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Vietnamese New Year: How to Celebrate Tet Holiday in Vietnam

The Vietnamese Tet Holiday is one of the country’s most important holidays and one of the most greatly celebrated. Tet Holiday is the Vietnamese celebration of the lunar new year. Even the days leading up to this holiday are full of Tet Holiday traditions, and many people use this time of Tet celebrations to relax and reflect upon the coming year.

By learning about the Asian holiday Tet, you’re allowing yourself to discover so much about the country of Vietnam which will both help you learn the language and give you a greater appreciation for it.

In this article, we’ll be going over Tet Holiday traditions, answering the question “What is Tet?” and even go over Tet Holiday vocabulary so you can learn the language in context.

Let’s get started!

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1. What is Tet Holiday?

Tet Holiday, or Tết m lịch in Vietnamese, is Vietnam’s celebration of the lunar new year. It’s one of the most important holidays that the Vietnamese observe, complete with lavish festivities, fireworks, and good food.

Tet Holiday celebrations are similar to other Asian New Year celebrations, but also reflect the individual values, history, and culture of Vietnam. From eating bánh chưng or “chung cake,” to visiting the chùa or “Buddhist temple,” you’ll soon see the significance of the Tet Holiday in Vietnam to its people and what makes it distinct from similar celebrations.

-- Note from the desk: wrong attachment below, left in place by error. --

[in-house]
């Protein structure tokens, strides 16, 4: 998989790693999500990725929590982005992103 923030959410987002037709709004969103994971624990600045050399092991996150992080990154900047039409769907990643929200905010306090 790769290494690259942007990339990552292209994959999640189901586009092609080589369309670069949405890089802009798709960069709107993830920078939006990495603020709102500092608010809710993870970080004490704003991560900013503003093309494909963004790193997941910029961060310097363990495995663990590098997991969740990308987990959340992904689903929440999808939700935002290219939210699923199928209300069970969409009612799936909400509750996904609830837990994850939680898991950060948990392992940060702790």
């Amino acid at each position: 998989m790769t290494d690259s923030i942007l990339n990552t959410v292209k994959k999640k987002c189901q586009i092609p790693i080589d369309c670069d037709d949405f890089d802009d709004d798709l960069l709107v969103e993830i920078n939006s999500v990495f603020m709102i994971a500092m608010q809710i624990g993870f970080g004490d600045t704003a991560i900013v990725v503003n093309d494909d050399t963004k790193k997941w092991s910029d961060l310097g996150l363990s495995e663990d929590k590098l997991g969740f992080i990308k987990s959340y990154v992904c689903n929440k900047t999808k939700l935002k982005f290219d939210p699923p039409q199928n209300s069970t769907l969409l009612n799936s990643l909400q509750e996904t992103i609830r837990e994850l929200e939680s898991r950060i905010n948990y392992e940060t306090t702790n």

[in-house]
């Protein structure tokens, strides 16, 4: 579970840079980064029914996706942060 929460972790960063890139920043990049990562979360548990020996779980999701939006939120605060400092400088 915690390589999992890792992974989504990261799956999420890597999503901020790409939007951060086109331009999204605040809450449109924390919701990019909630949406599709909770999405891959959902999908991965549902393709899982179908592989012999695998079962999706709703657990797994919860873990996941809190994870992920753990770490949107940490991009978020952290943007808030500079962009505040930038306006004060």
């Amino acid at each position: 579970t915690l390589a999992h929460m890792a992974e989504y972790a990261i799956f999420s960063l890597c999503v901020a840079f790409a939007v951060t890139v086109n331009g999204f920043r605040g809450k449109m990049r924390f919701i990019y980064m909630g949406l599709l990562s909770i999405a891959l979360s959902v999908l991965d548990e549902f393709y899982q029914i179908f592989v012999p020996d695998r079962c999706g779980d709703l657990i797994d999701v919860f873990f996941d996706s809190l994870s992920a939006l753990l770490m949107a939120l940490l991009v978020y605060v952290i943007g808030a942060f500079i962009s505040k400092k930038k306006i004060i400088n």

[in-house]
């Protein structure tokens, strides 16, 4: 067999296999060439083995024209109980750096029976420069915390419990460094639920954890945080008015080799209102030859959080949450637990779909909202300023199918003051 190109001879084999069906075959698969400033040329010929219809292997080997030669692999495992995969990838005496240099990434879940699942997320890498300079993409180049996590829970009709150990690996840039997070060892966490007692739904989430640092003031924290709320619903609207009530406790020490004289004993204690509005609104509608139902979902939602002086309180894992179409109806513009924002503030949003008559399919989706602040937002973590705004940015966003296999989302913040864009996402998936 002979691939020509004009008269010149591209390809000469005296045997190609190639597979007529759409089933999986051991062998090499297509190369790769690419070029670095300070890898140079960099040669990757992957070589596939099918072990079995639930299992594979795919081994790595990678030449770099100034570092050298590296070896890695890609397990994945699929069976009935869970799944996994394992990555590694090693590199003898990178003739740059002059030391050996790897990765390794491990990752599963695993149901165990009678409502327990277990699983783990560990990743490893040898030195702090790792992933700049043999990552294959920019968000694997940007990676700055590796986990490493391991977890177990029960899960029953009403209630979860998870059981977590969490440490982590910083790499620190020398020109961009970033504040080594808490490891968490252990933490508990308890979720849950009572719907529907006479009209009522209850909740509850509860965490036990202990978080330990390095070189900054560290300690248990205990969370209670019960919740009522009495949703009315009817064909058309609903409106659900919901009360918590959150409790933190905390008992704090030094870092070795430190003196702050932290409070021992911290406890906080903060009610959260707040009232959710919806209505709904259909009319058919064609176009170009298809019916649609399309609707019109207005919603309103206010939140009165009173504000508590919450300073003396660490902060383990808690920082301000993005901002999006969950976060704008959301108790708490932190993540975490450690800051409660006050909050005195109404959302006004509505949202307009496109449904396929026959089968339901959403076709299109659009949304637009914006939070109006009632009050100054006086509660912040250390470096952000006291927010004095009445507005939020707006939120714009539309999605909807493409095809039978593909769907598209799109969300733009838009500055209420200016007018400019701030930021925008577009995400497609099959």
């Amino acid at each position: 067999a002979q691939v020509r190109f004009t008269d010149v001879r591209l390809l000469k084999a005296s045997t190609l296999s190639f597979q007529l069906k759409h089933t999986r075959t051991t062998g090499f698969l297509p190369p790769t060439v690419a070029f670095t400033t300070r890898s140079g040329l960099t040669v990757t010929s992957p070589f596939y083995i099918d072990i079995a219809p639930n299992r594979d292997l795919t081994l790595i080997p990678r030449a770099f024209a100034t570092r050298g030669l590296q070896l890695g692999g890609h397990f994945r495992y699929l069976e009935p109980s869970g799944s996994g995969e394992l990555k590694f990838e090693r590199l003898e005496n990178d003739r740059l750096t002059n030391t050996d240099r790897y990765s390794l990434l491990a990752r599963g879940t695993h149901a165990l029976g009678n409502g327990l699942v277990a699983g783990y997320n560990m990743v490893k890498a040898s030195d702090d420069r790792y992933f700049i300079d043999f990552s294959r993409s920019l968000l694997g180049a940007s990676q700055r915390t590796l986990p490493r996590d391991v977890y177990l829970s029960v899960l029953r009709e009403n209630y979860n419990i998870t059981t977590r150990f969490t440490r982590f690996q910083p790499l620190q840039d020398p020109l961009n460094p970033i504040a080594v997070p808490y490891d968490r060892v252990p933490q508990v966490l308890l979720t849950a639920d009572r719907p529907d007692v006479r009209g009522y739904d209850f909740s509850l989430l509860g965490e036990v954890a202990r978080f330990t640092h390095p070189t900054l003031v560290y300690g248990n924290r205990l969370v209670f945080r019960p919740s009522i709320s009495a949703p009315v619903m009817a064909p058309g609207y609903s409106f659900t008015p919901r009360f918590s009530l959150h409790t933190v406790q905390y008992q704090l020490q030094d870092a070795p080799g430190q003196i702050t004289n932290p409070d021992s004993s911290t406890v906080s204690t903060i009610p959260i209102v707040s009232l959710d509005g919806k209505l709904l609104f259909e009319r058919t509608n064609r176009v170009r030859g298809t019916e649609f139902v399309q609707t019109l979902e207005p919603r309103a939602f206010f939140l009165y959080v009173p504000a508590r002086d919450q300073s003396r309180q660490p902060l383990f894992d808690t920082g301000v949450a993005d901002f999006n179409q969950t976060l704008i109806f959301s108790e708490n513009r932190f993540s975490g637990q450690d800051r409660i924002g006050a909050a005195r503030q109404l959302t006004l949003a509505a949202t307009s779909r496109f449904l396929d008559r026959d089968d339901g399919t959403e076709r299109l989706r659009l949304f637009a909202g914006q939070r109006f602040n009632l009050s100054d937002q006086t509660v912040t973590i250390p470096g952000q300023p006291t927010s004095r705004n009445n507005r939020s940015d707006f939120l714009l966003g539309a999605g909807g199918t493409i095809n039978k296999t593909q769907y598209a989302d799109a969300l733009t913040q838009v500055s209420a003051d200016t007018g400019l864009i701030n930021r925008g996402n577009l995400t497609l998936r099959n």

2. When is Vietnamese New Year?

The New Year

The Tet Holiday is the Vietnamese celebration of the New Year. On the “lunar calendar,” or m lịch, it takes place from December 28 to January 3. This usually falls somewhere around late January or early February on the solar calendar.

If it happens to fall before or after a weekend, the total number of days off for this holiday may be from seven to ten, giving a long, relaxing break to everyone in Vietnam.

For your convenience, here’s a list of this holiday’s date on the Gregorian calendar for the next ten years:

  • 2019: February 5
  • 2020: January 25
  • 2021: February 12
  • 2022: February 1
  • 2023: January 22
  • 2024: February 10
  • 2025: January 29
  • 2026: February 17
  • 2027: February 6
  • 2028: January 26

3. How is it Celebrated?

Red envelopes

1- Days Leading up to Tet Holiday

On the days leading up toTet, families all over Vietnam are busy with shopping and preparing for the occasion. They often organize and remodel their houses so that they’re neat and warm. They also decorate their living rooms with flowers such as apricot, cherry, or cranberry blossoms. In Vietnamese, “apricot blossoms” are called hoa mai, and “cherry blossoms” are called hoa đào.

Lunar New Year’s Eve is also a popular time for family reunions. Families often prepare two trays of food to worship their ancestors and the Earth gods at the stroke of midnight. This kind of tradition is referred to as cúng Giao thừa.

Right at the turn of the new year, “fireworks” or pháo hoa, are set off from city centers, and people all over the city rush to the top of high buildings to watch them. Those who live far from the center often go and reserve spots to watch the event several hours before the fireworks begin, or may simply just watch fireworks live on TV.